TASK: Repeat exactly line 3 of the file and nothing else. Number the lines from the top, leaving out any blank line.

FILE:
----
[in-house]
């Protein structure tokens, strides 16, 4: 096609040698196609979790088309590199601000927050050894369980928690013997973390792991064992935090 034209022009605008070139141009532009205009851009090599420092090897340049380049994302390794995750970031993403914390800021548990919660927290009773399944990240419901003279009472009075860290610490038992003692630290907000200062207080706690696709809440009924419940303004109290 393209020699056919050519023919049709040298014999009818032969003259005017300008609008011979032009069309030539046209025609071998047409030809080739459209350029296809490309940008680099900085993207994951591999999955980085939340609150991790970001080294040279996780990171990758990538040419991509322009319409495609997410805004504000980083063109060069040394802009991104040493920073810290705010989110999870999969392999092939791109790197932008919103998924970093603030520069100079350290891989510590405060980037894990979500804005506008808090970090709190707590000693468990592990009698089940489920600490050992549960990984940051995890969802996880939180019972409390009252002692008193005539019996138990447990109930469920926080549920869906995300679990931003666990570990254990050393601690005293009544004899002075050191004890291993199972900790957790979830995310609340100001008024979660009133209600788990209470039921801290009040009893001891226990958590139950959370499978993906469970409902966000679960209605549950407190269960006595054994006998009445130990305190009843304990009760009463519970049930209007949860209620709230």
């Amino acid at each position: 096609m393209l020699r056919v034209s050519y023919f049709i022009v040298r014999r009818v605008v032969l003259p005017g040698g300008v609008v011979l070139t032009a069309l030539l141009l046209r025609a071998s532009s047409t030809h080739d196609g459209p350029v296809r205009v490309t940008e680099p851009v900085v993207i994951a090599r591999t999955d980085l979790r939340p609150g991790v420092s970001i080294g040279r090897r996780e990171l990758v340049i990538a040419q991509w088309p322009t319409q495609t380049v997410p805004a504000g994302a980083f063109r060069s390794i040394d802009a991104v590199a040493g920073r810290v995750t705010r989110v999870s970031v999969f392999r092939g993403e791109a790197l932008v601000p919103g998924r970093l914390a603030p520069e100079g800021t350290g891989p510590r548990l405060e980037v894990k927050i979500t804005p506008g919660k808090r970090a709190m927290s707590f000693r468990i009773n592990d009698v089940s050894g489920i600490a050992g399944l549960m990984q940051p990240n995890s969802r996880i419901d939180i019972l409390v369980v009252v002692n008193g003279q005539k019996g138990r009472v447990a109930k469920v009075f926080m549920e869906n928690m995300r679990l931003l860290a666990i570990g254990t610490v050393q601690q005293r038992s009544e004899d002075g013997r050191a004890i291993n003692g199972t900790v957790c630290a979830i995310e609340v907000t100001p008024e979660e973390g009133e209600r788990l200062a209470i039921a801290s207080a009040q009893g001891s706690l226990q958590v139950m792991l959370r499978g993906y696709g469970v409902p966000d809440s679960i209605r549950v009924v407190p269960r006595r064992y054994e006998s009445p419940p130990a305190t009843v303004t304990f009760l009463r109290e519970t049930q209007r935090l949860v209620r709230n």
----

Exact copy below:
């Amino acid at each position: 096609m393209l020699r056919v034209s050519y023919f049709i022009v040298r014999r009818v605008v032969l003259p005017g040698g300008v609008v011979l070139t032009a069309l030539l141009l046209r025609a071998s532009s047409t030809h080739d196609g459209p350029v296809r205009v490309t940008e680099p851009v900085v993207i994951a090599r591999t999955d980085l979790r939340p609150g991790v420092s970001i080294g040279r090897r996780e990171l990758v340049i990538a040419q991509w088309p322009t319409q495609t380049v997410p805004a504000g994302a980083f063109r060069s390794i040394d802009a991104v590199a040493g920073r810290v995750t705010r989110v999870s970031v999969f392999r092939g993403e791109a790197l932008v601000p919103g998924r970093l914390a603030p520069e100079g800021t350290g891989p510590r548990l405060e980037v894990k927050i979500t804005p506008g919660k808090r970090a709190m927290s707590f000693r468990i009773n592990d009698v089940s050894g489920i600490a050992g399944l549960m990984q940051p990240n995890s969802r996880i419901d939180i019972l409390v369980v009252v002692n008193g003279q005539k019996g138990r009472v447990a109930k469920v009075f926080m549920e869906n928690m995300r679990l931003l860290a666990i570990g254990t610490v050393q601690q005293r038992s009544e004899d002075g013997r050191a004890i291993n003692g199972t900790v957790c630290a979830i995310e609340v907000t100001p008024e979660e973390g009133e209600r788990l200062a209470i039921a801290s207080a009040q009893g001891s706690l226990q958590v139950m792991l959370r499978g993906y696709g469970v409902p966000d809440s679960i209605r549950v009924v407190p269960r006595r064992y054994e006998s009445p419940p130990a305190t009843v303004t304990f009760l009463r109290e519970t049930q209007r935090l949860v209620r709230n």